This is, incidentally, one reason out of many to depise the phrase "Islamo-fascism" (an anti-concept cooked up in the fevered brain of Christopher Hitchens, and spread like a virus throughout the war-hawk's sphere of intellectual influence). The phrase is anti-conceptual because it has *absolutely no coherent reference*; it picks out a motley grab bag of (admittedly nasty) ideologies that have nothing in particular in common other than the fact that they are all held by either Arabs or Muslims. Ba'athism *is* arguably a form of fascism (it is definitionally pan-Arabist national socialism). But it is *Arab* fascism, not *Muslim* fascism; its politics are secular, nationalist, and particularist. Islamism is certainly "Islamo," and it is certainly nasty, but it is not a form of fascism; its politics are theocratic, INTERnationalist, and universalist. (Membership in the Ba'athist polity is conceived in terms of being born into a particular ethnic group, viz. the Arab nation; membership in the Islamist polity is conceived in terms of *choosing* to submit to a universalistic faith in the eyes of which all nations are equal, viz. Islam.) Islamism, in fact, was *invented* in *direct opposition* to the secular nationalism of pan-Arabists such as Nasser and the Iraqi and Syrian Ba'ath Party; the programme as it was originally theorized by Sayyid Qutb et al. was always *mainly* concerned with winning the soul of the *Muslim* world away from secular nationalism, whether pro-Western or anti-Western). The only things that the two have in common are:

(1) People who believe in them are either Arabs, or Muslims, or both.
(2) They endorse totalitarian politics
(3) They oppose the policies of the Euro-American powers
(4) Christopher Hitchens doesn't like them.

Of course, neither (1) nor (2) picks out any coherent kind; "Arabs or Muslims" does not pick out any single class of people except in the racialist ignorance of an unfortunate proportion of the American public (and professional political "experts"). (2) is certainly an important thing to know about any political ideology; but it doesn't mean that there is a coherent tradition or body of ideology between two politics that share it (nobody tries to make a serious point of intellectual analysis by talking about "fasco-Stalinism" or "Keynsio-Islamism"). (3) is, of course, even further from categorizing by essentials; libertarians and anarchists, after all, mostly oppose the policies of the Euro-American powers; but that does not (/pace/ Bill O'Reilly!) make for any real affiliation (whether 'objective' or 'subjective') with Islamists or Ba'athists. (4) is the thing that most closely binds together everything that is called "Islamo-fascism;" but (4) is not a cognitive category; it is a shared "Boo! Hiss!"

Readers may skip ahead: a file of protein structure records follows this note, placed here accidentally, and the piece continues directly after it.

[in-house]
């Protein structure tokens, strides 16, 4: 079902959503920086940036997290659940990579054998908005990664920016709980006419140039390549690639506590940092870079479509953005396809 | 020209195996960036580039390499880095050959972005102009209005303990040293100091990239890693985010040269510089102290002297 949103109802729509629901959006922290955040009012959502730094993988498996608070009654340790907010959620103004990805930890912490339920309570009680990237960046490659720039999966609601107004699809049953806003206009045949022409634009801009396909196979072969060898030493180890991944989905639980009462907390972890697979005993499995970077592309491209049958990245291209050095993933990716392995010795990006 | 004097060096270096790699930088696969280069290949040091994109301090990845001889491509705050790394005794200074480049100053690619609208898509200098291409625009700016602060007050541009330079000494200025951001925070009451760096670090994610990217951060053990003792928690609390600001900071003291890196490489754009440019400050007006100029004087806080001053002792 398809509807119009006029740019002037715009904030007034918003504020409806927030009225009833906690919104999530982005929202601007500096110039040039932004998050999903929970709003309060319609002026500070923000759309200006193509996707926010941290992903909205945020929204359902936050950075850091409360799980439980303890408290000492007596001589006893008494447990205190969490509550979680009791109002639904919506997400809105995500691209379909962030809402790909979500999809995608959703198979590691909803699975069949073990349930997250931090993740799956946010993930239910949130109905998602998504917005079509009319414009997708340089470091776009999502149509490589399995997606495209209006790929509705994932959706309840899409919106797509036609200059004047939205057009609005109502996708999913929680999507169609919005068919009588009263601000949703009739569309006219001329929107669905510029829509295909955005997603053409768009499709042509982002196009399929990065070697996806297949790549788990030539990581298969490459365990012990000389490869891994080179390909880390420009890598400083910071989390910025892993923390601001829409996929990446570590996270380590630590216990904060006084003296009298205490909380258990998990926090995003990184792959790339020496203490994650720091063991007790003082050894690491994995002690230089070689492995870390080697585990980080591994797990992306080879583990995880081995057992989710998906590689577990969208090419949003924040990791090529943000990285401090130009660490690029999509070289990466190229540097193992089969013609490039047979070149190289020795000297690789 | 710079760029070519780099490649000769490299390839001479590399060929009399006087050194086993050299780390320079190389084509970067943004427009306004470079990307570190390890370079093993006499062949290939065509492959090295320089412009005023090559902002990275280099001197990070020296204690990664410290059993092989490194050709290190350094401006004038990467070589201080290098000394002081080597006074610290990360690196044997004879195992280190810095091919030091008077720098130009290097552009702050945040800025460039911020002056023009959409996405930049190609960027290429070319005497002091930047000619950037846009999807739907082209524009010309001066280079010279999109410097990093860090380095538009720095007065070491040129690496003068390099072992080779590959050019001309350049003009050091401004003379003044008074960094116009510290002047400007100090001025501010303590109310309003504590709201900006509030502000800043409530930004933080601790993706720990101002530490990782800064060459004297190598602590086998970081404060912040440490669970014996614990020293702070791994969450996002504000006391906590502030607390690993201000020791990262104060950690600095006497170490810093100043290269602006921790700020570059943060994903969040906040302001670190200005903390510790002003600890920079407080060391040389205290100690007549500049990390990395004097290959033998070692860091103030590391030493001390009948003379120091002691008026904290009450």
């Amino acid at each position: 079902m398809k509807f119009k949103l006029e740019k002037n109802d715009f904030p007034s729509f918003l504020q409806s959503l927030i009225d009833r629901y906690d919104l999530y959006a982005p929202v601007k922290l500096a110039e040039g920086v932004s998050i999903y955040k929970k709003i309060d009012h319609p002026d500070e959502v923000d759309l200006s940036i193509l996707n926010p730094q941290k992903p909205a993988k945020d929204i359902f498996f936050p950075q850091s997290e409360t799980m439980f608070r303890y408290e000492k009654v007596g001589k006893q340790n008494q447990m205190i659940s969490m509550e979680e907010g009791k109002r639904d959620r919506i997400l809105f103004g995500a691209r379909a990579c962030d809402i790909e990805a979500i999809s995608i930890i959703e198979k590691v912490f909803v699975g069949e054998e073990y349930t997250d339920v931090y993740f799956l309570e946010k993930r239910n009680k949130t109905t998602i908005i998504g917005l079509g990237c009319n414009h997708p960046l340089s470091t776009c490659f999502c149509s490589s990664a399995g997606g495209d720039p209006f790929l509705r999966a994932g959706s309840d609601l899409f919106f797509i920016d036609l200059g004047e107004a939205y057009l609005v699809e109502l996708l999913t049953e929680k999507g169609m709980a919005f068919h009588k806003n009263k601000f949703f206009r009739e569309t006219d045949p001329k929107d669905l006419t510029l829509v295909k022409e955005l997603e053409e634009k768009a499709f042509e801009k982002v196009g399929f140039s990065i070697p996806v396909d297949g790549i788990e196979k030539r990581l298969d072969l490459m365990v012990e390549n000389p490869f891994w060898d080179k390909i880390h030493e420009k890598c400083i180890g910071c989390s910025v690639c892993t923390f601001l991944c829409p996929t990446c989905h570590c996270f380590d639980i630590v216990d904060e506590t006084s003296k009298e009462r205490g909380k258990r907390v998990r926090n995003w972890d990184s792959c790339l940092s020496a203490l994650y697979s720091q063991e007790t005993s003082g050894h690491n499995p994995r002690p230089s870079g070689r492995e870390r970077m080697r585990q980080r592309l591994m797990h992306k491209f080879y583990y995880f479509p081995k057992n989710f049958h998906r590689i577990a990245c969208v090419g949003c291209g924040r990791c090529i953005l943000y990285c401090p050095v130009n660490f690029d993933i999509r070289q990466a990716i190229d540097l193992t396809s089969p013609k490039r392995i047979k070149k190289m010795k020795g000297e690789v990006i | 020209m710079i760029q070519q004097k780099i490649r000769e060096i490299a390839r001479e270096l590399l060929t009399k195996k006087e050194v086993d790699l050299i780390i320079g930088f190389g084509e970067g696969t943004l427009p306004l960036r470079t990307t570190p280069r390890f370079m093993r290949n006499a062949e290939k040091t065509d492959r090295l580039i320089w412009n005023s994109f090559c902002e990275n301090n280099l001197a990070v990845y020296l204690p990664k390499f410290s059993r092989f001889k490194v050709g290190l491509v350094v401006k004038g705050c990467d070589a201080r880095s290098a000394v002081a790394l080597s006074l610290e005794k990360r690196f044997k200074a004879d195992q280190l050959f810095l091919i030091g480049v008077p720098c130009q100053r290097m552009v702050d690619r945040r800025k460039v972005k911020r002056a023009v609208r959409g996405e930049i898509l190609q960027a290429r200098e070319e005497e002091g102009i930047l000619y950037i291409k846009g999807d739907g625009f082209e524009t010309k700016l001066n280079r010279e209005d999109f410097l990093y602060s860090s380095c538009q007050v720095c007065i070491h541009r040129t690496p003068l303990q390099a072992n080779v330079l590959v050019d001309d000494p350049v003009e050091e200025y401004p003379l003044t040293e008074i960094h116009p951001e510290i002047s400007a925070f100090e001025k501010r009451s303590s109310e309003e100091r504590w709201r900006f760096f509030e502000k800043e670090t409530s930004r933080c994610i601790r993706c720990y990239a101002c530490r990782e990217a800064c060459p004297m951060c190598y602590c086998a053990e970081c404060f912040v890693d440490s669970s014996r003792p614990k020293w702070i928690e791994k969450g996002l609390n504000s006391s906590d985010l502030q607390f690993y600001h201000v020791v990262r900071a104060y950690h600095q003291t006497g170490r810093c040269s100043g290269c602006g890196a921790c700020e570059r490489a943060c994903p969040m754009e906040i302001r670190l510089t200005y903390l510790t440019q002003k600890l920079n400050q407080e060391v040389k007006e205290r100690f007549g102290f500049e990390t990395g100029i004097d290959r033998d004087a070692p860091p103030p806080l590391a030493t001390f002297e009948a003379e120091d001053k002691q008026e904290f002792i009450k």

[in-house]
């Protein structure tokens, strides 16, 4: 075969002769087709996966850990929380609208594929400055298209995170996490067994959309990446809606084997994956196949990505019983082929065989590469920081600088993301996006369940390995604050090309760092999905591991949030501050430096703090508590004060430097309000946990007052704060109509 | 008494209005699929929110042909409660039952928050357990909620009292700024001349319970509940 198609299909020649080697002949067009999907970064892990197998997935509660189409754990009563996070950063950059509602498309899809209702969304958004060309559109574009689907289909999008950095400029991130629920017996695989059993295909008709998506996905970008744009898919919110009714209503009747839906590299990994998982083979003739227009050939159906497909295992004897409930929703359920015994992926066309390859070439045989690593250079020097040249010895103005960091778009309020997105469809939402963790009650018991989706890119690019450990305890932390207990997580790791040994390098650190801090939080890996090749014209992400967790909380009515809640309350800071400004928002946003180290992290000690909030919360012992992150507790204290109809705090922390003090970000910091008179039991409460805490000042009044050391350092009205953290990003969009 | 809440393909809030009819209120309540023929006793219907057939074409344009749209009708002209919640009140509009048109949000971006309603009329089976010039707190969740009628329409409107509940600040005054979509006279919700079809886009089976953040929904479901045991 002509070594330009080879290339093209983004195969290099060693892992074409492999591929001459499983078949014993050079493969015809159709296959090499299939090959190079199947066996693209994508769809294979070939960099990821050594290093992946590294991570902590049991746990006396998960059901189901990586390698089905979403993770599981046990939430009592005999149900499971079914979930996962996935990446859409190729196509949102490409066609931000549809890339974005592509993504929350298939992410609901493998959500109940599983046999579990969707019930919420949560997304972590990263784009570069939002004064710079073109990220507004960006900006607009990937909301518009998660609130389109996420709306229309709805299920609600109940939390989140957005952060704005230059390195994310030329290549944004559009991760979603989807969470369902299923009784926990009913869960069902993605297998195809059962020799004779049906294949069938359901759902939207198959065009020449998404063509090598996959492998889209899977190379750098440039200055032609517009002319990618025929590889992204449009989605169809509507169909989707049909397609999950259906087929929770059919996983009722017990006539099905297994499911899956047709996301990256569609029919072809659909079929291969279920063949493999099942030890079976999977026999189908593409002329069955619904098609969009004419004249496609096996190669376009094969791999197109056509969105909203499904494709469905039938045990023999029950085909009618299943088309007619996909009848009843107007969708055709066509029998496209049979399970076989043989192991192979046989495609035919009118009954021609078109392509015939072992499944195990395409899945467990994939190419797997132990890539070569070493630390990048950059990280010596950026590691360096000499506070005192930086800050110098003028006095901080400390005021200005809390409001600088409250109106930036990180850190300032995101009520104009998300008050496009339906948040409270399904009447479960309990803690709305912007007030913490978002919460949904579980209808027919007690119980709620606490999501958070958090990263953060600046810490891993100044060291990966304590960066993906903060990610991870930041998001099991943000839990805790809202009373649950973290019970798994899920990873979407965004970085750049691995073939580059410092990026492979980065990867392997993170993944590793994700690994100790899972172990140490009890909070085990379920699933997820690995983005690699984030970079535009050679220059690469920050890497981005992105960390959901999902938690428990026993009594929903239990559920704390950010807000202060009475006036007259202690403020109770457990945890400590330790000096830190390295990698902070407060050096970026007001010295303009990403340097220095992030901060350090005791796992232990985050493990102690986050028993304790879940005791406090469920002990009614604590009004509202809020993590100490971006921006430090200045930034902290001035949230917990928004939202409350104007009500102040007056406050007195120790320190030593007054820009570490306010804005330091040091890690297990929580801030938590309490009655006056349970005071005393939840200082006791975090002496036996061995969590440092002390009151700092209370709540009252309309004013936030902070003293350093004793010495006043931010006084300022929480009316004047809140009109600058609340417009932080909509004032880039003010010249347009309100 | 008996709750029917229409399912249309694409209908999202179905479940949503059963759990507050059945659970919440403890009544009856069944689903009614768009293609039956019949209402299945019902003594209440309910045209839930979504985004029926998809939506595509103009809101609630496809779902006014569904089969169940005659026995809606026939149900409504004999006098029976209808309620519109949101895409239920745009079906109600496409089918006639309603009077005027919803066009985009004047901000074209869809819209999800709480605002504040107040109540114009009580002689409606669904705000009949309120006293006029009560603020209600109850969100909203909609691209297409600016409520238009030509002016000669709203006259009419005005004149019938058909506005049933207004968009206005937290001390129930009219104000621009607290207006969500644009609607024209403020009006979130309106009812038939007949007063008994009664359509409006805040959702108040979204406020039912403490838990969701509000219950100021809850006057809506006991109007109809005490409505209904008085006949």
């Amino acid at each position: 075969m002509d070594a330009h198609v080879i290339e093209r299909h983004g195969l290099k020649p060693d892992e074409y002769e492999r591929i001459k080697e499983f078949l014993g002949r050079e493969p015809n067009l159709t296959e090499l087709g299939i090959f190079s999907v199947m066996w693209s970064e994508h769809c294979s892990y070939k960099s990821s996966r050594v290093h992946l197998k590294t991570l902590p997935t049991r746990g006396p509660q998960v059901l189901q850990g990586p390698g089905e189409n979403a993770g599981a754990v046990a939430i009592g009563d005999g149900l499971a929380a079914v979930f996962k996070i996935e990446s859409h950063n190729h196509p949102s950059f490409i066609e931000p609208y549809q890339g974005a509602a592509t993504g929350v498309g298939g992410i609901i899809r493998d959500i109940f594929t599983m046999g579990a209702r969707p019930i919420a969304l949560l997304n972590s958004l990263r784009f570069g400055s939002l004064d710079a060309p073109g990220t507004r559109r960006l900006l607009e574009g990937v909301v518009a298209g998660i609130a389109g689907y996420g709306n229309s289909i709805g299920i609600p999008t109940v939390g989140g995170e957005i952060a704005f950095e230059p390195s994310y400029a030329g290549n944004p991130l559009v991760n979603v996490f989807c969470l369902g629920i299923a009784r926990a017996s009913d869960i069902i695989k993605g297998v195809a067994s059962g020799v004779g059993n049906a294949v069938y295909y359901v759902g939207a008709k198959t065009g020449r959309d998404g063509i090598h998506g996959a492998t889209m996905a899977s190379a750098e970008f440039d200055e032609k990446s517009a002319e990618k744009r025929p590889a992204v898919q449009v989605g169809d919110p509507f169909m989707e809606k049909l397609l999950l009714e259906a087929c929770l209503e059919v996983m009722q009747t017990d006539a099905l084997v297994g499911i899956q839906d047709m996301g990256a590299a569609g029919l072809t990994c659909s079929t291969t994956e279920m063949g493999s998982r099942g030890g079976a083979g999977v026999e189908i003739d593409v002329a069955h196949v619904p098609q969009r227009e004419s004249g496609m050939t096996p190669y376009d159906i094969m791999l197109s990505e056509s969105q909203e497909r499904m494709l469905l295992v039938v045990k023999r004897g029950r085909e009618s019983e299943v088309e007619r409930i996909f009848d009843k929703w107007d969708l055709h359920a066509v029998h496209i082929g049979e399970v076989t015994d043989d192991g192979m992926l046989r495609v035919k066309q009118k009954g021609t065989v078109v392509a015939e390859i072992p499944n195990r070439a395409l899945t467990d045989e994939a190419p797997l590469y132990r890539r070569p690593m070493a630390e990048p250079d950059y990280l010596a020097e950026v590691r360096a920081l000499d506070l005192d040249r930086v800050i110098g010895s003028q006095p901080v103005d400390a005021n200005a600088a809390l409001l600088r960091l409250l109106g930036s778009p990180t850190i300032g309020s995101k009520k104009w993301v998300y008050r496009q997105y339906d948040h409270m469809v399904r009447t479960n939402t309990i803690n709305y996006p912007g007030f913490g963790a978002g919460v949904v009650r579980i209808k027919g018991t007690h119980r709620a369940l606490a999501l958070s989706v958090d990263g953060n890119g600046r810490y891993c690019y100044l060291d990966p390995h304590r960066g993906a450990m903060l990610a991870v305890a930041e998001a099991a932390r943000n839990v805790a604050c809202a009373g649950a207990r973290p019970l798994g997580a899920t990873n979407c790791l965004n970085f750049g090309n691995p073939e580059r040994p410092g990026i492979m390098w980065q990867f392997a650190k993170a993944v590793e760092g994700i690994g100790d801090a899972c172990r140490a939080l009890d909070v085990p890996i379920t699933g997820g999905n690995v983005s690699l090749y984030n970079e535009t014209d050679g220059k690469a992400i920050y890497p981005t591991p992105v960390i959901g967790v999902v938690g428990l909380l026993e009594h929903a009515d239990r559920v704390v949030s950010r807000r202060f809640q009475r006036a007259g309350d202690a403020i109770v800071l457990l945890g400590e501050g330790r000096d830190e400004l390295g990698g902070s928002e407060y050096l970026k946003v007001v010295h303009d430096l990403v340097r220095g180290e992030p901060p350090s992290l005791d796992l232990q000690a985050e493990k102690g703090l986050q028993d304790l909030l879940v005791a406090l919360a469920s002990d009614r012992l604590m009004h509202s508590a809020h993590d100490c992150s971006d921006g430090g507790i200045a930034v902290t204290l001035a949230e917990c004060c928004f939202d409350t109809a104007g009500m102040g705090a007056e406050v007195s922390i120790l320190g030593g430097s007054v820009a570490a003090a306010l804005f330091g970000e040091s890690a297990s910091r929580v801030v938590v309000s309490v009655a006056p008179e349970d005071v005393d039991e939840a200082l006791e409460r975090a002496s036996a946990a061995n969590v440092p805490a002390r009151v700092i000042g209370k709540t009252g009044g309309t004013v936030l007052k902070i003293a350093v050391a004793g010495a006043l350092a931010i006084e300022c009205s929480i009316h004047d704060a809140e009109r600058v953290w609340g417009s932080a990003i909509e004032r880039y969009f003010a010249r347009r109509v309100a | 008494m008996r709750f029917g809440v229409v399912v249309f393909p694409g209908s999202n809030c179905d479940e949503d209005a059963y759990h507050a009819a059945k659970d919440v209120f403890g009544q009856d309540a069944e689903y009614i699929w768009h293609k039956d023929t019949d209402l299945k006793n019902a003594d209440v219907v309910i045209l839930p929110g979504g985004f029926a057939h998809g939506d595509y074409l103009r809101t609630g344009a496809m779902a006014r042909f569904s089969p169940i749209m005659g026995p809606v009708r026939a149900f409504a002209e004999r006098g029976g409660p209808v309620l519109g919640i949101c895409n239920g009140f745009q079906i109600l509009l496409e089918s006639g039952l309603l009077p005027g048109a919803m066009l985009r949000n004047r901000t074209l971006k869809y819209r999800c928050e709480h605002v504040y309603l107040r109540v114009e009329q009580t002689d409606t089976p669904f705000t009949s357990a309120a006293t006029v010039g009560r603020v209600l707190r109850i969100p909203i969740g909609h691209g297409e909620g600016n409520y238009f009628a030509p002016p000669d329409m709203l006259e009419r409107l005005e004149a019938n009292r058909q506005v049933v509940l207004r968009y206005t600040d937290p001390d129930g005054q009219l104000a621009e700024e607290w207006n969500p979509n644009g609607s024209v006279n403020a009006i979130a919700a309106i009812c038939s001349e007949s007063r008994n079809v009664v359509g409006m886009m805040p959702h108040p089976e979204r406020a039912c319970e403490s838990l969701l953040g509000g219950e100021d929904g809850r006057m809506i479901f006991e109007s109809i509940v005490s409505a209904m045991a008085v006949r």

(Of course, boos and hisses can be legitimate uses of language; they need not be anti-concepts. But "Islamo-fascism" is anti-conceptual because it *purports* to be a serious term of analysis and criticism; in fact it cannot stand up to even the most superficial of either.)

As Chris himself quite rightly points out in (among other places) AYN RAND: THE RUSSIAN RADICAL, Rand's work on anti-concepts and their use in the discourse of statism is illuminated when thought of in connection with Gramsci's notion of hegemony; the anti-concept is one of the chief weapons of the intellectual bodyguard of the Leviathan. A radical libertarianism should realize that if the Leviathan looks vast and undefeatable, it's only because it is bloated up with a lot of rhetorical gas. As Gramsci and Rand both stressed, the study of philosophy and the practice of philosophical criticism is *essential* to building a free society--in part because it is necessary to *deflate* the anti-conceptual supports that hold Leviathan up; the political upshot of philosophy should be, as it were, to put the "truth" in "Speaking truth to power."

Onward!


Chris Matthew Sciabarra - 1/15/2004

That's a good question, Will. Much of my approach to this is influenced by Rand---or rather, my own tri-level reconstruction of Rand's understanding of social relations and social change. I discuss this in AYN RAND: THE RUSSIAN RADICAL and in TOTAL FREEDOM: TOWARD A DIALECTICAL LIBERTARIANISM.

I think that libertarians simply have to revel in their division of labor and specialization of knowledge, and do everything and anything to challenge the status quo on every level of human discourse. I don't think there is any one trans-historical formula that would allow libertarians to reach critical mass either culturally or politically. But I do think it is something that has to be attacked on a variety of levels and from a variety of vantage points, and that this multi-pronged strategy allows each level to reciprocally reinforce the other levels.

That means making films and music, writing novels and plays, publishing comic books, and penetrating the academic journals, university press catalogues, scholarly conferences, the Internet and the blogosphere. That means that Liberty & Power is part---a small part---of building that cultural hegemony.

Great to have you here!


Will Wilkinson - 1/15/2004

Chris, I wonder then... in strategic terms, shouldn't libertarians be far more focused on making films, writing novels, and the like, than on abstract scholarship. Or is there some critical mass of systematic thought that is required before the pro-freedom onslaught on the mass culture? What's the strategy for building cultural hegemony?